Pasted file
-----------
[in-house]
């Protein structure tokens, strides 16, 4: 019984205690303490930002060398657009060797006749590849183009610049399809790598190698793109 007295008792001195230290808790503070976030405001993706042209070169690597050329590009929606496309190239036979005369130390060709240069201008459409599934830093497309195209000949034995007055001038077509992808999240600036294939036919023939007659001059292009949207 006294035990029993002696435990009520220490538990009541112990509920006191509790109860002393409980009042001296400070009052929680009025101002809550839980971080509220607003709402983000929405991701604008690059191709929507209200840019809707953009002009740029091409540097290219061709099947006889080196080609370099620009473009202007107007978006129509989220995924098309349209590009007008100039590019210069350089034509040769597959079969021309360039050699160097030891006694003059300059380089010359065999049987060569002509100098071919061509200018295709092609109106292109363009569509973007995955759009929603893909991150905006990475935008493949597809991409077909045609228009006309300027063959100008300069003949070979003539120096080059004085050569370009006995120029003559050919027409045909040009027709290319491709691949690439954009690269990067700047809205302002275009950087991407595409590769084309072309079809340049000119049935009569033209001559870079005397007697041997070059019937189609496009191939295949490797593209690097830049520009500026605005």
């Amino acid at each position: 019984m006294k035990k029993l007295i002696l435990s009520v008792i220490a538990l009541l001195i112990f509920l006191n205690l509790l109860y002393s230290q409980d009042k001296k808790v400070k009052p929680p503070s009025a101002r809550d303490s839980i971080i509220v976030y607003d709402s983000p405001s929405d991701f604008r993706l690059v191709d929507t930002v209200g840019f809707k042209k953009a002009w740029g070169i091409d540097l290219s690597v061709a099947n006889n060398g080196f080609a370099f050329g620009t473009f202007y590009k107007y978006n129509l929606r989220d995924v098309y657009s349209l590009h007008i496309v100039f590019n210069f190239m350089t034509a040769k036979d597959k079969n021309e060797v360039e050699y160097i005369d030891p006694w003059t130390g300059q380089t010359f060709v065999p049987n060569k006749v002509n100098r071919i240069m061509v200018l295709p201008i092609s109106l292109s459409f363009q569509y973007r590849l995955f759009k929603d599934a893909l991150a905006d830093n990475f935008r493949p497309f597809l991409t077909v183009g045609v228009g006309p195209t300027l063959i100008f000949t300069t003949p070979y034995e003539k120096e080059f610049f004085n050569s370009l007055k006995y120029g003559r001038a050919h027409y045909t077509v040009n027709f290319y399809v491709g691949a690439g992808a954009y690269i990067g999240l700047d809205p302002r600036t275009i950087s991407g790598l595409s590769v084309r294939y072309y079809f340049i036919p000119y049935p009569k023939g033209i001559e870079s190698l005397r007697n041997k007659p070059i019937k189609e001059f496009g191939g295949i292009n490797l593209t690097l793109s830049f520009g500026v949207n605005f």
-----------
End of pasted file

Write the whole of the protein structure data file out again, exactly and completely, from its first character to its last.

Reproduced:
[in-house]
């Protein structure tokens, strides 16, 4: 019984205690303490930002060398657009060797006749590849183009610049399809790598190698793109 007295008792001195230290808790503070976030405001993706042209070169690597050329590009929606496309190239036979005369130390060709240069201008459409599934830093497309195209000949034995007055001038077509992808999240600036294939036919023939007659001059292009949207 006294035990029993002696435990009520220490538990009541112990509920006191509790109860002393409980009042001296400070009052929680009025101002809550839980971080509220607003709402983000929405991701604008690059191709929507209200840019809707953009002009740029091409540097290219061709099947006889080196080609370099620009473009202007107007978006129509989220995924098309349209590009007008100039590019210069350089034509040769597959079969021309360039050699160097030891006694003059300059380089010359065999049987060569002509100098071919061509200018295709092609109106292109363009569509973007995955759009929603893909991150905006990475935008493949597809991409077909045609228009006309300027063959100008300069003949070979003539120096080059004085050569370009006995120029003559050919027409045909040009027709290319491709691949690439954009690269990067700047809205302002275009950087991407595409590769084309072309079809340049000119049935009569033209001559870079005397007697041997070059019937189609496009191939295949490797593209690097830049520009500026605005």
């Amino acid at each position: 019984m006294k035990k029993l007295i002696l435990s009520v008792i220490a538990l009541l001195i112990f509920l006191n205690l509790l109860y002393s230290q409980d009042k001296k808790v400070k009052p929680p503070s009025a101002r809550d303490s839980i971080i509220v976030y607003d709402s983000p405001s929405d991701f604008r993706l690059v191709d929507t930002v209200g840019f809707k042209k953009a002009w740029g070169i091409d540097l290219s690597v061709a099947n006889n060398g080196f080609a370099f050329g620009t473009f202007y590009k107007y978006n129509l929606r989220d995924v098309y657009s349209l590009h007008i496309v100039f590019n210069f190239m350089t034509a040769k036979d597959k079969n021309e060797v360039e050699y160097i005369d030891p006694w003059t130390g300059q380089t010359f060709v065999p049987n060569k006749v002509n100098r071919i240069m061509v200018l295709p201008i092609s109106l292109s459409f363009q569509y973007r590849l995955f759009k929603d599934a893909l991150a905006d830093n990475f935008r493949p497309f597809l991409t077909v183009g045609v228009g006309p195209t300027l063959i100008f000949t300069t003949p070979y034995e003539k120096e080059f610049f004085n050569s370009l007055k006995y120029g003559r001038a050919h027409y045909t077509v040009n027709f290319y399809v491709g691949a690439g992808a954009y690269i990067g999240l700047d809205p302002r600036t275009i950087s991407g790598l595409s590769v084309r294939y072309y079809f340049i036919p000119y049935p009569k023939g033209i001559e870079s190698l005397r007697n041997k007659p070059i019937k189609e001059f496009g191939g295949i292009n490797l593209t690097l793109s830049f520009g500026v949207n605005f």